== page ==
Saturday, January 19, 2013
For now, signs of peace and wine distribution will follow regular procedures in the Catholic Diocese of Pittsburgh. Elsewhere around the country, some church leaders are mandating change to prevent flu from spreading.
- THE NEIGHBORHOOD FILES
- Cindi Lash
Saturday, January 19
As the ongoing flu epidemic continues around the United States, some church leaders around the country are changing procedures and issuing recommendations for avoiding the contagious ailment while worshipping. At masses this weekend in the Catholic Diocese of Pittsburgh, however, signs of peace and wine distribution from communal chalices during Communion will follow regular procedures, a diocesan spokesman said Friday. The U.S. Conference of Catholic Bishops this week said it does not see the need for widespread changes to liturgy to prevent the spread of the flu nationally. It also noted that the decision lies with individual diocesan bishops to recommend or mandate such changes in their communities. For now in Western Pennsylvania, no …
Tuesday, January 15, 2013
This flu season is considered one of the worst in recent years. Heritage Valley Health System is continuing to monitor its situation daily to stay ahead of the virus.
Heritage Valley Health System is dealing with a higher-than-usual volume of flu cases this winter, considered to be the worst flu season in recent years. Starting just before Christmas, Tom Pangburn, director of emergency services at Heritage Valley Health System, said both the Sewickley and Beaver hospitals in the health system began seeing an uptick in influenza-type flu cases. “It’s continued to be consistently high with peaks and valleys since that time,” Pangburn said. While numbers fluctuate with more visits on Sundays and Mondays, Pangburn said the emergency room department is seeing about 10 to 15 percent more visits per day than a year ago, when there wasn't a huge influenza outbreak. Heritage Valley’s multi-disciplinary …
Sunday, January 13, 2013
Deb Brown, president and CEO of the American Lung Association of the Mid-Atlantic, also writes that preventing illness can be as simple as washing your hands.
Sunday, January 13
To the Editor: Flu season is harsher this year than previous years. The American Lung Association of the Mid-Atlantic urges everyone to take healthy steps to weather the flu season. Vaccination is safe and effective and the best way to help prevent influenza. Influenza vaccine options are available for children, adults and seniors. Parents of young children should know that children 6 months through 8 years of age receiving a flu shot for the first time need two doses of vaccine, approximately one month apart, for optimal protection. Along with getting vaccinated, warding off influenza is as simple as washing your hands. Germ control during flu season is crucial to keeping yourself healthy. During flu season make sure that you: Visit www…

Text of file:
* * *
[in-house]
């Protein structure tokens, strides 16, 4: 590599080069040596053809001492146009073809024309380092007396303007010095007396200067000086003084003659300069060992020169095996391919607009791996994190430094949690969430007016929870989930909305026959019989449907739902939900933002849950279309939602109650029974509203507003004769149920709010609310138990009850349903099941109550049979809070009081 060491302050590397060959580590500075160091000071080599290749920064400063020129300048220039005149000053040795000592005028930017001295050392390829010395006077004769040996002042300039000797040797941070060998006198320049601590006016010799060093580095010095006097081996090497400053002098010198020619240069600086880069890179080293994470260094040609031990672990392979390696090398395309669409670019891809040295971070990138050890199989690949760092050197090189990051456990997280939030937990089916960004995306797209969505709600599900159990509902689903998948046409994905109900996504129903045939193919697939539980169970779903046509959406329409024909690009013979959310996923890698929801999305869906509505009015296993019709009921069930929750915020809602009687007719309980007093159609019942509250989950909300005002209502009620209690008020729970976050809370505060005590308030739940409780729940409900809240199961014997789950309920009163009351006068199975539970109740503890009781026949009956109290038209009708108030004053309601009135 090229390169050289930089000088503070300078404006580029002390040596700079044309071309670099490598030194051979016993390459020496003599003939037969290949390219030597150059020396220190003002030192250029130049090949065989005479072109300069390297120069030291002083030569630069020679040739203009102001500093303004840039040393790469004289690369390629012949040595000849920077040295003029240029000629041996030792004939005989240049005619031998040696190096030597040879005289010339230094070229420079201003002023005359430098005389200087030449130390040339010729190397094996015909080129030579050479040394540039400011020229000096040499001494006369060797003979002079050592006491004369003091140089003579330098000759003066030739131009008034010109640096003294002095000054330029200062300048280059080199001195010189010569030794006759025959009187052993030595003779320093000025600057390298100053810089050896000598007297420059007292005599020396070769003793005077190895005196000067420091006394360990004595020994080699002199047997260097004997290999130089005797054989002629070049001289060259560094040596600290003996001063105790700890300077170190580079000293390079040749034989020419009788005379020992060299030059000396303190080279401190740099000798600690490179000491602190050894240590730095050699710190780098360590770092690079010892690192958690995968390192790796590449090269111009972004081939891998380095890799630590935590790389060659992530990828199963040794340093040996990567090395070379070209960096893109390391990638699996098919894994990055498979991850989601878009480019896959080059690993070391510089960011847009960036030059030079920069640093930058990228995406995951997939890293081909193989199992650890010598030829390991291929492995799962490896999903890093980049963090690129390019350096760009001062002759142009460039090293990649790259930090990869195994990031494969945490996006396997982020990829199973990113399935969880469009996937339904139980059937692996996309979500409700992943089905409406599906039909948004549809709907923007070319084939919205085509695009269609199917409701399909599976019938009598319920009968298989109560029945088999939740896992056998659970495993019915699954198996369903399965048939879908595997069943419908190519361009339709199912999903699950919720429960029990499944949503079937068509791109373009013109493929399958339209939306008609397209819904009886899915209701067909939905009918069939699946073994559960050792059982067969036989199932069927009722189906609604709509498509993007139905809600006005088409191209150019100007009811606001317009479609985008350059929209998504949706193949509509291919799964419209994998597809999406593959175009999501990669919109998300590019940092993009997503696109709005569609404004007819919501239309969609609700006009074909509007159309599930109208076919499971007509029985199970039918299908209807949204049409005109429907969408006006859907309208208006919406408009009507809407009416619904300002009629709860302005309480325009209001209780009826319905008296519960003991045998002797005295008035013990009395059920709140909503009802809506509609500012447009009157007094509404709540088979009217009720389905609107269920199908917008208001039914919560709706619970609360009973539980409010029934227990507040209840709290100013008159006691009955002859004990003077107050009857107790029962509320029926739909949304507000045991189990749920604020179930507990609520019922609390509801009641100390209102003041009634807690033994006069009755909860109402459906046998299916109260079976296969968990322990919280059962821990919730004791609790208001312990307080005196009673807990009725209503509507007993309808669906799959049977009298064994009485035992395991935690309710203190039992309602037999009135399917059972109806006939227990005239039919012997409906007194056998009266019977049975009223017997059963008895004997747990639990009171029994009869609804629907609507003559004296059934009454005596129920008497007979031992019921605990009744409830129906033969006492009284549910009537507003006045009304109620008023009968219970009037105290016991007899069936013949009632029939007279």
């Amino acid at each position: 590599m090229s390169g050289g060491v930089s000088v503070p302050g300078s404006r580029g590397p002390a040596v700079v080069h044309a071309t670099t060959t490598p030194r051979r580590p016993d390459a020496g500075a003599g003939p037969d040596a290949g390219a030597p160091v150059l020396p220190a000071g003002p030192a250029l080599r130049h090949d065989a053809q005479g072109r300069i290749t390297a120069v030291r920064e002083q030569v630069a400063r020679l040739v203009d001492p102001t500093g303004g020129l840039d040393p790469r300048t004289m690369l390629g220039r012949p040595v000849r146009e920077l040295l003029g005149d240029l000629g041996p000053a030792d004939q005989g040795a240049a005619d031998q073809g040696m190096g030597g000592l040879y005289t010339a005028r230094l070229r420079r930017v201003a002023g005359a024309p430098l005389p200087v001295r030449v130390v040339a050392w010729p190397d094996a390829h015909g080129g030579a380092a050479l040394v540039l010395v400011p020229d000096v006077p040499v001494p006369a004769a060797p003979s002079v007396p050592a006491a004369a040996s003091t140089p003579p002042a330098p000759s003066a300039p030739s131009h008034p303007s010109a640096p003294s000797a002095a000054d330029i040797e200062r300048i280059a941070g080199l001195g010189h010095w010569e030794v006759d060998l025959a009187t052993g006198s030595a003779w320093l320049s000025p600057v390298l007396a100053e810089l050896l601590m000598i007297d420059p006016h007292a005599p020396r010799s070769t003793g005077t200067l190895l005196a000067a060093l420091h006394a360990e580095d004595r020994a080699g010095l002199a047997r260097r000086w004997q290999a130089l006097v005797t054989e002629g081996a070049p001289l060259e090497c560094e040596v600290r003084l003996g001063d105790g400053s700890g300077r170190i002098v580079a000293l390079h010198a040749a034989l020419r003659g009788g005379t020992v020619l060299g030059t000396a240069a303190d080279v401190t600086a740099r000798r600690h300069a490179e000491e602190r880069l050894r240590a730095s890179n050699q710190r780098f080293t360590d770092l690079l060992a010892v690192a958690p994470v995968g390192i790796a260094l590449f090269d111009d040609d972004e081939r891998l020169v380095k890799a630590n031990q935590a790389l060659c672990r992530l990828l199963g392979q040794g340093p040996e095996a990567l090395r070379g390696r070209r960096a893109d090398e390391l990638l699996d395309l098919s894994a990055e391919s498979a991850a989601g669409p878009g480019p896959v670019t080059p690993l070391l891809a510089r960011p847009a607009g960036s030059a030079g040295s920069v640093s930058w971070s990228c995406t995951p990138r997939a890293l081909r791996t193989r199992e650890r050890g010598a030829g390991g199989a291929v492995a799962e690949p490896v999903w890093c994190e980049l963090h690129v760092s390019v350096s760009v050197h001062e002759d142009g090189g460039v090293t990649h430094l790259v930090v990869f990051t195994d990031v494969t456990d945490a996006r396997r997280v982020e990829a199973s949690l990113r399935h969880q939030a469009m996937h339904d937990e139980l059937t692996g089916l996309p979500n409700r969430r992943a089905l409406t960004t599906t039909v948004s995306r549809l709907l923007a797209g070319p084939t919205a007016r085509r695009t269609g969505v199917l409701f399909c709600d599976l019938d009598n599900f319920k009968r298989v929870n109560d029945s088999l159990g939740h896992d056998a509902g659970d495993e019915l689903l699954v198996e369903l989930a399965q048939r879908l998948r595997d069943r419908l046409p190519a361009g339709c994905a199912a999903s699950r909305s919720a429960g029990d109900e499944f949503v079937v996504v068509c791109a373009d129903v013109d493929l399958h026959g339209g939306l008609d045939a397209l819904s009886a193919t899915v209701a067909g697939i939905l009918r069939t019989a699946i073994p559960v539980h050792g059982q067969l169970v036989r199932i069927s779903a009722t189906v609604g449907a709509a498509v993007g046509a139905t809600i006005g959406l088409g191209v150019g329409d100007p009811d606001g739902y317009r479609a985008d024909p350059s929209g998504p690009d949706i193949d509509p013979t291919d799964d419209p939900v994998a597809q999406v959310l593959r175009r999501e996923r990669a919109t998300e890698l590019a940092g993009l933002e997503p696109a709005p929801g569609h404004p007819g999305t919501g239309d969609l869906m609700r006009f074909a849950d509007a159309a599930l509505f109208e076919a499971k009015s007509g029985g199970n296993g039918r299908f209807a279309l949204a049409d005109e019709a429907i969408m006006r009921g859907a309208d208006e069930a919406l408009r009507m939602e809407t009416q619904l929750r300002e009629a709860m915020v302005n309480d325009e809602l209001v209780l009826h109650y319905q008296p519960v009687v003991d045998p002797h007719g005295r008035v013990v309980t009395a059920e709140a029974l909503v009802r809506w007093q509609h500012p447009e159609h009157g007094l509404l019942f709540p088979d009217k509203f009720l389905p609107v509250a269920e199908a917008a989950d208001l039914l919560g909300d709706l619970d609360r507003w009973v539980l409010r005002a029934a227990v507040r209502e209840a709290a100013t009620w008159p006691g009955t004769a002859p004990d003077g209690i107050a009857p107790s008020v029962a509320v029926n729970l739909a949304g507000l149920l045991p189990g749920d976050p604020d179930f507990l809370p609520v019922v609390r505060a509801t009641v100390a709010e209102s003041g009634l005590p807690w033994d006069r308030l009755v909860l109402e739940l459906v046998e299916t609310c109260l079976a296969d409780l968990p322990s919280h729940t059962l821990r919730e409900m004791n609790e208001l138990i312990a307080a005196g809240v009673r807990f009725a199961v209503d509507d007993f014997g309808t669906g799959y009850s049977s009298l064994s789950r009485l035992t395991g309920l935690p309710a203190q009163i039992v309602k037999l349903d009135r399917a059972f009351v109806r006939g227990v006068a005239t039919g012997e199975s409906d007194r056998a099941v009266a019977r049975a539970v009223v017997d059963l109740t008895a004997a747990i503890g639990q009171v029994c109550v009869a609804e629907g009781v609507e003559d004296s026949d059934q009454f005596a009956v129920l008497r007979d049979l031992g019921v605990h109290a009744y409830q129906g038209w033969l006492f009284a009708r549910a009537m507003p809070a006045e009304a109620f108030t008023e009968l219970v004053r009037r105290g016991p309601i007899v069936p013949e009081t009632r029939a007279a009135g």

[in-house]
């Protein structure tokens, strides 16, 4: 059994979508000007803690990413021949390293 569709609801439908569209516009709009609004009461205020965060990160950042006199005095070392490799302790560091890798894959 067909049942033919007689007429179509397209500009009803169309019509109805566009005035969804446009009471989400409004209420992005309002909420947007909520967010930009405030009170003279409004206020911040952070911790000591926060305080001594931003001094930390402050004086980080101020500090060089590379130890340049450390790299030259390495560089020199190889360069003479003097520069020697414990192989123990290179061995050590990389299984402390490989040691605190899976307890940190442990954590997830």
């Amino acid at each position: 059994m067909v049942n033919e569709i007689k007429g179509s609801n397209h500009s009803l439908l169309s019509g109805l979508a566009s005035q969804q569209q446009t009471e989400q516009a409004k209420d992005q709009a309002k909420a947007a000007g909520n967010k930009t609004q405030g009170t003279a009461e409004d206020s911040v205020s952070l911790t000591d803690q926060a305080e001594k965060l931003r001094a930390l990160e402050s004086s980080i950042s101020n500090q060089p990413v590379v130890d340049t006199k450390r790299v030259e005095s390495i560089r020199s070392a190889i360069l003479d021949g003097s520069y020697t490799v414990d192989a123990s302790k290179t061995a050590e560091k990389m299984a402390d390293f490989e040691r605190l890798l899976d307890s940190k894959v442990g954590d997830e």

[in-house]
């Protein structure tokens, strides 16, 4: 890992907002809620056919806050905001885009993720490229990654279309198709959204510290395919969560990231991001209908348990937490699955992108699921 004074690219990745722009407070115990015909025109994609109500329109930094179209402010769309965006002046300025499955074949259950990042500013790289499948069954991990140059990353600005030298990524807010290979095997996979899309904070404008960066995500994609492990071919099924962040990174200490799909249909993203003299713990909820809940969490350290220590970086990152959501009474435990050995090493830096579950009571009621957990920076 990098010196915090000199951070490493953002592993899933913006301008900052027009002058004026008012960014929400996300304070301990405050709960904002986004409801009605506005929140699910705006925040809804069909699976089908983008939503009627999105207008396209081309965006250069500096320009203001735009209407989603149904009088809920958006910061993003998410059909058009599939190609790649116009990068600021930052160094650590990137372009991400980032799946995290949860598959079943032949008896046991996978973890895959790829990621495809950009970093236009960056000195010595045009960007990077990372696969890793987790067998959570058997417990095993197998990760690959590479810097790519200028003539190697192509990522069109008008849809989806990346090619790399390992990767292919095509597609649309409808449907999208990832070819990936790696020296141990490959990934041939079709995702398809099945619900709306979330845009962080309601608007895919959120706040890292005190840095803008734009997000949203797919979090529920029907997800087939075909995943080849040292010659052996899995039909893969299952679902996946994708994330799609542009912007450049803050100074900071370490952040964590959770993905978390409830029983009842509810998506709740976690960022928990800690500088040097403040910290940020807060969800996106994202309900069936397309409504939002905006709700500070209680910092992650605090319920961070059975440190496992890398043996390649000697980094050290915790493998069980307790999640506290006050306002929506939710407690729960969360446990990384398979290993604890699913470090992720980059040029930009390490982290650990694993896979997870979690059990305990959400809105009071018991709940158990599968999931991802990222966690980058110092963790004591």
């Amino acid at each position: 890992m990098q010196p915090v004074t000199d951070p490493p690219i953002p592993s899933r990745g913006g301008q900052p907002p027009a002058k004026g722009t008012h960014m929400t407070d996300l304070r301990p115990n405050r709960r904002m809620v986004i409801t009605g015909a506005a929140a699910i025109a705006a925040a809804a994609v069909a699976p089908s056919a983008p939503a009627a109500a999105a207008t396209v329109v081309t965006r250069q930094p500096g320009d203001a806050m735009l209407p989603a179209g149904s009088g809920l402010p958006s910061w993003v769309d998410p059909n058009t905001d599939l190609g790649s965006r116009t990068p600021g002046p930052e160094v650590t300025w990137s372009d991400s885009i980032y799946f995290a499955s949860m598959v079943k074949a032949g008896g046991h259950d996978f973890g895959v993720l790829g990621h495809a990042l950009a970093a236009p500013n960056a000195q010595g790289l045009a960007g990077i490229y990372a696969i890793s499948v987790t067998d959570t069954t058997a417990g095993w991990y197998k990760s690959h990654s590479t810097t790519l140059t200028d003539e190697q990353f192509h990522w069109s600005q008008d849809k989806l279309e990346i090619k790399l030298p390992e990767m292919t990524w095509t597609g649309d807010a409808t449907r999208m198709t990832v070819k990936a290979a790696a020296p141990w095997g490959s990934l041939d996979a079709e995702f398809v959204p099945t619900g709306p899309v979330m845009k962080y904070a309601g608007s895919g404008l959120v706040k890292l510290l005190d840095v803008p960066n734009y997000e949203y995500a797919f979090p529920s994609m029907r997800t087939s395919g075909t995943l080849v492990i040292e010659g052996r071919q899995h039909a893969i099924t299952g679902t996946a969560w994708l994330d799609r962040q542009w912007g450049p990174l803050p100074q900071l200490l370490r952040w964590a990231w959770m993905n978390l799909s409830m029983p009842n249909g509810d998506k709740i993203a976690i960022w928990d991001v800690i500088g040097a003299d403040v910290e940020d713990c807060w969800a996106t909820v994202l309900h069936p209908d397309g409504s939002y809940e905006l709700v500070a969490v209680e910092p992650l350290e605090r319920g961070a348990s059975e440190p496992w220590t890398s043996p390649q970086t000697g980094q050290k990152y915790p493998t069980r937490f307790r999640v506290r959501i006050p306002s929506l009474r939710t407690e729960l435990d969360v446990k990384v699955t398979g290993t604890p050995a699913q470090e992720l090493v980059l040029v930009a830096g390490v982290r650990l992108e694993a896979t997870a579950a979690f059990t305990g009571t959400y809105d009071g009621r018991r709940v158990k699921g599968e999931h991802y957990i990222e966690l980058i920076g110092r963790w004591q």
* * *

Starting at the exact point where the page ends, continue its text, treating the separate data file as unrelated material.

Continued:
Wednesday, January 9, 2013
Pennsylvania is reporting high influenza activity, according to the state health department and Centers for Disease Control and Prevention.
Allegheny County certainly isn't immune from the widespead outbreak of influenza reported by the Pennsylvania Health Department and Centers for Disease Control and Prevention. The Allegheny County Health Department reports four local deaths in the last few weeks have been attributed to the influenza Type A virus. All four deaths have been patients 65 years or older, with the oldest victim 98 years old, according to Dr. Jim Lando, acting director of the department's Office of Epidemiology and Biostatistics. "Influenza does take people each year," he said. "That's why we do recommend that people get vaccinated." Lando said that between Oct. 1 and Dec. 31, 2012—the most up-to-date reporting period this flu season—there had been 215 confirmed …
Friday, February 18, 2011
Local health care providers are seeing an increase in sick cases this season.
Everyone seems to have some sickness or another right now, especially in households where small children are being bombarded with illness -- sometimes more than one at at time. One preschool in Moon Township, which asked not to be named, reported a case of "Fifths disease," a viral infection that mostly affects children. Mononucleosis, " an infection caused by a virus, seems to be making the rounds as well. A recent trip to the MedExpress in Moon revealed more than 10 positive strep throat cultures, three cases of pink eye, and a handful of stomach issues and ear infections being treated. That was all in one day -- and mostly in children. "In my 12 years as a doctor I have never seen a winter this bad," said Dr. Timothy Hedlund, a family …